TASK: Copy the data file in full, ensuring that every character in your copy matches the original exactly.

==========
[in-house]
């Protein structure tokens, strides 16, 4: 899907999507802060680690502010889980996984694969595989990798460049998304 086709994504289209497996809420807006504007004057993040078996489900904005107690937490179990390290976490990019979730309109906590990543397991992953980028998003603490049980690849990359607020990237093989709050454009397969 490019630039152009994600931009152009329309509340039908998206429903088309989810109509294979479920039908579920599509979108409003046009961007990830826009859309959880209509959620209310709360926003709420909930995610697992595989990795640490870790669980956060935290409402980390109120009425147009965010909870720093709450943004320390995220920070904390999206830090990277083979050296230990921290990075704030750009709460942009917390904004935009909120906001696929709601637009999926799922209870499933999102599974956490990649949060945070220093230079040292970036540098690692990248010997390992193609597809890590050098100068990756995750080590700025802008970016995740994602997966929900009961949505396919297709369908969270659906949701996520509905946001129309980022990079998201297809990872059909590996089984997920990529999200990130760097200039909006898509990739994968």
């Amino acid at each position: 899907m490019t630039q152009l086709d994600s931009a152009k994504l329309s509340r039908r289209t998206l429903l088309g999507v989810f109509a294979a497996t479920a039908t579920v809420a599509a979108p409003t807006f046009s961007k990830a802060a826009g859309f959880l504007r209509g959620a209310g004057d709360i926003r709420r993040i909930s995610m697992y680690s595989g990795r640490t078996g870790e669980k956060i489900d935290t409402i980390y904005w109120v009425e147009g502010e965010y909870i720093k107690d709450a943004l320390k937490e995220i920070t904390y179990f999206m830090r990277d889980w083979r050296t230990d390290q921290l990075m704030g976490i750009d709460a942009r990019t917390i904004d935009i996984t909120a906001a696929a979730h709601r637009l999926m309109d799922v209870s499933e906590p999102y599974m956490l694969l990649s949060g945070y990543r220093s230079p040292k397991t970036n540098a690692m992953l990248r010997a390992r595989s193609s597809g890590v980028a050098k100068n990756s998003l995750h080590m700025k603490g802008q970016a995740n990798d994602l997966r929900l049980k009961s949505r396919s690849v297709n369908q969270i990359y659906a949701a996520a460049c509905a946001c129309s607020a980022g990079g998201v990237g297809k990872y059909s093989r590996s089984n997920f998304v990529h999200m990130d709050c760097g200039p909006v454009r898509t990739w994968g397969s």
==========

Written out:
[in-house]
């Protein structure tokens, strides 16, 4: 899907999507802060680690502010889980996984694969595989990798460049998304 086709994504289209497996809420807006504007004057993040078996489900904005107690937490179990390290976490990019979730309109906590990543397991992953980028998003603490049980690849990359607020990237093989709050454009397969 490019630039152009994600931009152009329309509340039908998206429903088309989810109509294979479920039908579920599509979108409003046009961007990830826009859309959880209509959620209310709360926003709420909930995610697992595989990795640490870790669980956060935290409402980390109120009425147009965010909870720093709450943004320390995220920070904390999206830090990277083979050296230990921290990075704030750009709460942009917390904004935009909120906001696929709601637009999926799922209870499933999102599974956490990649949060945070220093230079040292970036540098690692990248010997390992193609597809890590050098100068990756995750080590700025802008970016995740994602997966929900009961949505396919297709369908969270659906949701996520509905946001129309980022990079998201297809990872059909590996089984997920990529999200990130760097200039909006898509990739994968």
């Amino acid at each position: 899907m490019t630039q152009l086709d994600s931009a152009k994504l329309s509340r039908r289209t998206l429903l088309g999507v989810f109509a294979a497996t479920a039908t579920v809420a599509a979108p409003t807006f046009s961007k990830a802060a826009g859309f959880l504007r209509g959620a209310g004057d709360i926003r709420r993040i909930s995610m697992y680690s595989g990795r640490t078996g870790e669980k956060i489900d935290t409402i980390y904005w109120v009425e147009g502010e965010y909870i720093k107690d709450a943004l320390k937490e995220i920070t904390y179990f999206m830090r990277d889980w083979r050296t230990d390290q921290l990075m704030g976490i750009d709460a942009r990019t917390i904004d935009i996984t909120a906001a696929a979730h709601r637009l999926m309109d799922v209870s499933e906590p999102y599974m956490l694969l990649s949060g945070y990543r220093s230079p040292k397991t970036n540098a690692m992953l990248r010997a390992r595989s193609s597809g890590v980028a050098k100068n990756s998003l995750h080590m700025k603490g802008q970016a995740n990798d994602l997966r929900l049980k009961s949505r396919s690849v297709n369908q969270i990359y659906a949701a996520a460049c509905a946001c129309s607020a980022g990079g998201v990237g297809k990872y059909s093989r590996s089984n997920f998304v990529h999200m990130d709050c760097g200039p909006v454009r898509t990739w994968g397969s």